One of the beauty of seasonal eating is that you associate a season with the seasonal bounties that it provides. And I bet once you try these fresh broccolini at the best of their season, there will be one more reason for you to look forward to spring - always!

Sunday, March 3, 2019

Almond Biscotti

It was one of those perfect Saturday mornings when you wake up to the pounding of an unceasing rain on the window panes and you silently say a prayer for the little pleasures of life: for this day being a weekend - to be able to sleep in late and to avoid a rainy messy bay area commute that otherwise would have been the morning.

Instead I woke up to a steamy hot cup of coffee and spent the next hour enjoying an elaborate breakfast flipping through the news and recipes on nytimes - my favorite weekend boot me ups.

As one thing leads to other, daughter and I decided that this morning called for baking! I truly find baking therapeutic - there is something about the act of mixing the dough and then waiting for the baked goodies to be ready while your entire kitchen wafts with an aroma that is so reminiscent of your favorite bakery or your coffee shop - just acts as a very positive, rejuvenating force for me, signalling the start of the weekend, the start of winding down and of that quality family time.

Anyhow, we had a half used package of slivered almonds in the fridge which needed using up, and so I chose this almond biscotti. The recipe from Joy Of Baking is pretty much fool proof even for new or casual bakers. 

And best of all the batch turns out just fine by hand mixing and does not need a stand mixer (which I have resisted owning so far).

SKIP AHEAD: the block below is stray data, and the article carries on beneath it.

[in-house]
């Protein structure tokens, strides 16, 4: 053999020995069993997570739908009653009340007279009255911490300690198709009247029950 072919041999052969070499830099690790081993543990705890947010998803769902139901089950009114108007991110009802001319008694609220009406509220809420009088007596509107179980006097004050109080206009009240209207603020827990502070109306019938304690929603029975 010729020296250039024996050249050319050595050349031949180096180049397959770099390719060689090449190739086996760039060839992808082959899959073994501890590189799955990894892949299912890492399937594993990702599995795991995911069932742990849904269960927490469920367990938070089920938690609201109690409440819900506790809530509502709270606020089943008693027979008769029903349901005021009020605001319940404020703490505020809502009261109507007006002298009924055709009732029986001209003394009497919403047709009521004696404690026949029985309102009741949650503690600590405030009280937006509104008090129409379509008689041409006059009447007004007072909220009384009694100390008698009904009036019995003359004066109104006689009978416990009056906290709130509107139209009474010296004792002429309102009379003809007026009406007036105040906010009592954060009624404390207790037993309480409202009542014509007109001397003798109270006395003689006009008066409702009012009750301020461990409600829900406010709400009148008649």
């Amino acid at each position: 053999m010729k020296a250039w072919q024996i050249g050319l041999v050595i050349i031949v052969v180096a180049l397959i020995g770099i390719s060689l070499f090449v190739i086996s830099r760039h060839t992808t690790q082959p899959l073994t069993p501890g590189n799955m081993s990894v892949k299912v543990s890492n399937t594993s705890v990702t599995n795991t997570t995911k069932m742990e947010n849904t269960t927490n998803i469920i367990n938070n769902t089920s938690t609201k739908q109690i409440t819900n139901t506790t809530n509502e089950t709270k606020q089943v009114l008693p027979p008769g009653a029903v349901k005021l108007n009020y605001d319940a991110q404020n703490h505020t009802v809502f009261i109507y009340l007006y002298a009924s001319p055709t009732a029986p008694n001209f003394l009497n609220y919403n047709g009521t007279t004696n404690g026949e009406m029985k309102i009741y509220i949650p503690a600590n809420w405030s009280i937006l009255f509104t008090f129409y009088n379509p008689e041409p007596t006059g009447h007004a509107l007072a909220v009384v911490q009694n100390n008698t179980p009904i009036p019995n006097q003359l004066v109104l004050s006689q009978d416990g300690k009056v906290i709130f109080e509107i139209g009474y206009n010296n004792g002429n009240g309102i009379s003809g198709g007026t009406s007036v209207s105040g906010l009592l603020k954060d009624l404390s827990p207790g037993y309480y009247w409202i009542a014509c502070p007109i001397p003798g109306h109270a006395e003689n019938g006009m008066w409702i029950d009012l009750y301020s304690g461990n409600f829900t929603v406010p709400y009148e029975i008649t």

I like my biscotti a little chewy and not super crunchy. So I can dunk them in my coffee but I can enjoy them just by themselves as well. To make them chewy I stay with the lower end of the cooking times - 11min when it says 10-15mins for example.

It's a relatively long process but largely hands free.

To make them extra special, you can also make chocolate dipped biscotti by dipping them into melted chocolate at the end. 

I am hoping this batch gets us through he next few rainy weeks on the horizon until spring gets here! Enjoy the biscotti with your favorite hot cup of coffee or tea!
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This page and all of its contents is copyright of Prajakta Gudadhe. All rights reserved.

This is a web catalog of the recipes that I have tried and tasted in my kitchen. While these recipes and instructions have worked well for me, please use all the information and the recipes from Ginger and Garlic at your own risk.